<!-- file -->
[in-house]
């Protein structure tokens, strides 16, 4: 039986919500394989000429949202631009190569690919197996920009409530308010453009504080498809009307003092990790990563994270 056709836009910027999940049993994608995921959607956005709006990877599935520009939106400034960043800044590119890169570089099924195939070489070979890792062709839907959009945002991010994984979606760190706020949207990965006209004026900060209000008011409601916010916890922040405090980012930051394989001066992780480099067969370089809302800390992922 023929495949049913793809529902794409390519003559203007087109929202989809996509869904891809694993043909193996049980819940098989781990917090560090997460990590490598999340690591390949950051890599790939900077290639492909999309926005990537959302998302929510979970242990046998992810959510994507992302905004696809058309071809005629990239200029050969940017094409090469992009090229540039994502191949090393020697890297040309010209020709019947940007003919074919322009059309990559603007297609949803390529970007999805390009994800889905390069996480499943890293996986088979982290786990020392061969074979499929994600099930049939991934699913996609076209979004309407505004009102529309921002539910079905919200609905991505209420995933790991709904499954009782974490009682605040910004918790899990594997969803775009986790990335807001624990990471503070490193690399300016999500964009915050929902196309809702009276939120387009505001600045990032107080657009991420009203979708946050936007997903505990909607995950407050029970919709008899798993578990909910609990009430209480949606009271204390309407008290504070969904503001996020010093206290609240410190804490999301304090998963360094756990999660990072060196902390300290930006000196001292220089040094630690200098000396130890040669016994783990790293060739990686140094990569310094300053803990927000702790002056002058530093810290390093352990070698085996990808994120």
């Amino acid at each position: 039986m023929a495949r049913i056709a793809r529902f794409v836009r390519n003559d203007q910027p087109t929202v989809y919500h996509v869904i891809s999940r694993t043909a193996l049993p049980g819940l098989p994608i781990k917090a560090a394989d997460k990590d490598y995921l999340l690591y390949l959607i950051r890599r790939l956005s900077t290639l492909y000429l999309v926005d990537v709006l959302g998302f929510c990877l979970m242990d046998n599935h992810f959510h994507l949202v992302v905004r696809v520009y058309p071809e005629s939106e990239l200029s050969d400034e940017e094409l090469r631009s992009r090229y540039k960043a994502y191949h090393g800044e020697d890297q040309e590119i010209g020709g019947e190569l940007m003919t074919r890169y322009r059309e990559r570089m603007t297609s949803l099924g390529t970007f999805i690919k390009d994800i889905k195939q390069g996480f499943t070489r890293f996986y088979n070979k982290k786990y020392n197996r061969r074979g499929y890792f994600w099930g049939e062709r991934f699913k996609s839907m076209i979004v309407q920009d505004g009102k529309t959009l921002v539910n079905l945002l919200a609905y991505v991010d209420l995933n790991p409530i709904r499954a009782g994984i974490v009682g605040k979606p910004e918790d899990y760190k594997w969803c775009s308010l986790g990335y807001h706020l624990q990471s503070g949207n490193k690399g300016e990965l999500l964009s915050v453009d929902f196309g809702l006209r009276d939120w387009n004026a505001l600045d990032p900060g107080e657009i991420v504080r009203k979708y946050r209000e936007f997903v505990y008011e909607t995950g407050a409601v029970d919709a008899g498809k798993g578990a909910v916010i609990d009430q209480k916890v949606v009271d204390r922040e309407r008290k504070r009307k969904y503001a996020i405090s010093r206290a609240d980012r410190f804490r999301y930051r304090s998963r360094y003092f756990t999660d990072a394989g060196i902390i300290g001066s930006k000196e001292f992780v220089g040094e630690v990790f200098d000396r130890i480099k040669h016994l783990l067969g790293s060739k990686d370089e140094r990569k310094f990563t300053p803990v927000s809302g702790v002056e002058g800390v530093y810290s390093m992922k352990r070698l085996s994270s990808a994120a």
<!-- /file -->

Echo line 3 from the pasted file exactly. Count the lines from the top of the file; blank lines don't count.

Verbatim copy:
């Amino acid at each position: 039986m023929a495949r049913i056709a793809r529902f794409v836009r390519n003559d203007q910027p087109t929202v989809y919500h996509v869904i891809s999940r694993t043909a193996l049993p049980g819940l098989p994608i781990k917090a560090a394989d997460k990590d490598y995921l999340l690591y390949l959607i950051r890599r790939l956005s900077t290639l492909y000429l999309v926005d990537v709006l959302g998302f929510c990877l979970m242990d046998n599935h992810f959510h994507l949202v992302v905004r696809v520009y058309p071809e005629s939106e990239l200029s050969d400034e940017e094409l090469r631009s992009r090229y540039k960043a994502y191949h090393g800044e020697d890297q040309e590119i010209g020709g019947e190569l940007m003919t074919r890169y322009r059309e990559r570089m603007t297609s949803l099924g390529t970007f999805i690919k390009d994800i889905k195939q390069g996480f499943t070489r890293f996986y088979n070979k982290k786990y020392n197996r061969r074979g499929y890792f994600w099930g049939e062709r991934f699913k996609s839907m076209i979004v309407q920009d505004g009102k529309t959009l921002v539910n079905l945002l919200a609905y991505v991010d209420l995933n790991p409530i709904r499954a009782g994984i974490v009682g605040k979606p910004e918790d899990y760190k594997w969803c775009s308010l986790g990335y807001h706020l624990q990471s503070g949207n490193k690399g300016e990965l999500l964009s915050v453009d929902f196309g809702l006209r009276d939120w387009n004026a505001l600045d990032p900060g107080e657009i991420v504080r009203k979708y946050r209000e936007f997903v505990y008011e909607t995950g407050a409601v029970d919709a008899g498809k798993g578990a909910v916010i609990d009430q209480k916890v949606v009271d204390r922040e309407r008290k504070r009307k969904y503001a996020i405090s010093r206290a609240d980012r410190f804490r999301y930051r304090s998963r360094y003092f756990t999660d990072a394989g060196i902390i300290g001066s930006k000196e001292f992780v220089g040094e630690v990790f200098d000396r130890i480099k040669h016994l783990l067969g790293s060739k990686d370089e140094r990569k310094f990563t300053p803990v927000s809302g702790v002056e002058g800390v530093y810290s390093m992922k352990r070698l085996s994270s990808a994120a």